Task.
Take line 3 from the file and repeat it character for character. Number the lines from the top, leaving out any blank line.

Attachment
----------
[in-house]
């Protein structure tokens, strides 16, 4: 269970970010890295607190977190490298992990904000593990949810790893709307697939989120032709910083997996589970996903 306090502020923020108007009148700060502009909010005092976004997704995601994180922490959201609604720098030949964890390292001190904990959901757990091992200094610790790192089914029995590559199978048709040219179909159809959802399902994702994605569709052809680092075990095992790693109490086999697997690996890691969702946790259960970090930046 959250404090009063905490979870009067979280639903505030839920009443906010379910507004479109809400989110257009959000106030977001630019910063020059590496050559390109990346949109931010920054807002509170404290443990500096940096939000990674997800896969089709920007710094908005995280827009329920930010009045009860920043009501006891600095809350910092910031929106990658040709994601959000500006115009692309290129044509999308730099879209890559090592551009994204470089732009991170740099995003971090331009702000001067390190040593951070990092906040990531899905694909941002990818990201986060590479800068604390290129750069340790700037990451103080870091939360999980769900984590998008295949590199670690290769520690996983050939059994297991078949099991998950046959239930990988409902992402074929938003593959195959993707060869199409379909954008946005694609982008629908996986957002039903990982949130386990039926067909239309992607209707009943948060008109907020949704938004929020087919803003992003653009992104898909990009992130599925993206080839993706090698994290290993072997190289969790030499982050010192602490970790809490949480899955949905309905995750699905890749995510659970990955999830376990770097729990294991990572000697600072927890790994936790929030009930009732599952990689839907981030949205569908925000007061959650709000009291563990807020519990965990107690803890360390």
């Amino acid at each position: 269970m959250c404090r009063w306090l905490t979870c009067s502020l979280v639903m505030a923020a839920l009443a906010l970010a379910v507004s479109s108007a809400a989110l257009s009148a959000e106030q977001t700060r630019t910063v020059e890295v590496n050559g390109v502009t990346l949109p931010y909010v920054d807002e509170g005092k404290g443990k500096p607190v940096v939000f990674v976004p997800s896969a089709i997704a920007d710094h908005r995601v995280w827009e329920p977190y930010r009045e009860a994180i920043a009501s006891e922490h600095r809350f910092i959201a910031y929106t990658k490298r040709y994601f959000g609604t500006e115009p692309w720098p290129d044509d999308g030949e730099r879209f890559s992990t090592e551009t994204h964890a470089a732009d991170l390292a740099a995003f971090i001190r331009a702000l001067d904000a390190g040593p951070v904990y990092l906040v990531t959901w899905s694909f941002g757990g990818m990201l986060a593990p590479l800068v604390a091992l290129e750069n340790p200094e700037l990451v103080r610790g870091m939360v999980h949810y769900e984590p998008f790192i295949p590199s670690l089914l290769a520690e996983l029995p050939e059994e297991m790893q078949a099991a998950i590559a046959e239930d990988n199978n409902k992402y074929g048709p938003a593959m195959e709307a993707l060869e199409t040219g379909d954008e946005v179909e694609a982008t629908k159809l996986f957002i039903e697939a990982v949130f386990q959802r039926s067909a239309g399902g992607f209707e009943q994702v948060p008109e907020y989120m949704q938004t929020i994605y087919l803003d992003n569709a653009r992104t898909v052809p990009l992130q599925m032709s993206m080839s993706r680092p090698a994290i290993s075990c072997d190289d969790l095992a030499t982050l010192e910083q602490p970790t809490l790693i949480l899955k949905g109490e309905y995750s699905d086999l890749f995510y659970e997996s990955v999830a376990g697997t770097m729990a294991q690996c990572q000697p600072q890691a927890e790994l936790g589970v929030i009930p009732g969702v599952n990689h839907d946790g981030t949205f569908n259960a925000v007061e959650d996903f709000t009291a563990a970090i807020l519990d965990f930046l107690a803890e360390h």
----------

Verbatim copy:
């Amino acid at each position: 269970m959250c404090r009063w306090l905490t979870c009067s502020l979280v639903m505030a923020a839920l009443a906010l970010a379910v507004s479109s108007a809400a989110l257009s009148a959000e106030q977001t700060r630019t910063v020059e890295v590496n050559g390109v502009t990346l949109p931010y909010v920054d807002e509170g005092k404290g443990k500096p607190v940096v939000f990674v976004p997800s896969a089709i997704a920007d710094h908005r995601v995280w827009e329920p977190y930010r009045e009860a994180i920043a009501s006891e922490h600095r809350f910092i959201a910031y929106t990658k490298r040709y994601f959000g609604t500006e115009p692309w720098p290129d044509d999308g030949e730099r879209f890559s992990t090592e551009t994204h964890a470089a732009d991170l390292a740099a995003f971090i001190r331009a702000l001067d904000a390190g040593p951070v904990y990092l906040v990531t959901w899905s694909f941002g757990g990818m990201l986060a593990p590479l800068v604390a091992l290129e750069n340790p200094e700037l990451v103080r610790g870091m939360v999980h949810y769900e984590p998008f790192i295949p590199s670690l089914l290769a520690e996983l029995p050939e059994e297991m790893q078949a099991a998950i590559a046959e239930d990988n199978n409902k992402y074929g048709p938003a593959m195959e709307a993707l060869e199409t040219g379909d954008e946005v179909e694609a982008t629908k159809l996986f957002i039903e697939a990982v949130f386990q959802r039926s067909a239309g399902g992607f209707e009943q994702v948060p008109e907020y989120m949704q938004t929020i994605y087919l803003d992003n569709a653009r992104t898909v052809p990009l992130q599925m032709s993206m080839s993706r680092p090698a994290i290993s075990c072997d190289d969790l095992a030499t982050l010192e910083q602490p970790t809490l790693i949480l899955k949905g109490e309905y995750s699905d086999l890749f995510y659970e997996s990955v999830a376990g697997t770097m729990a294991q690996c990572q000697p600072q890691a927890e790994l936790g589970v929030i009930p009732g969702v599952n990689h839907d946790g981030t949205f569908n259960a925000v007061e959650d996903f709000t009291a563990a970090i807020l519990d965990f930046l107690a803890e360390h």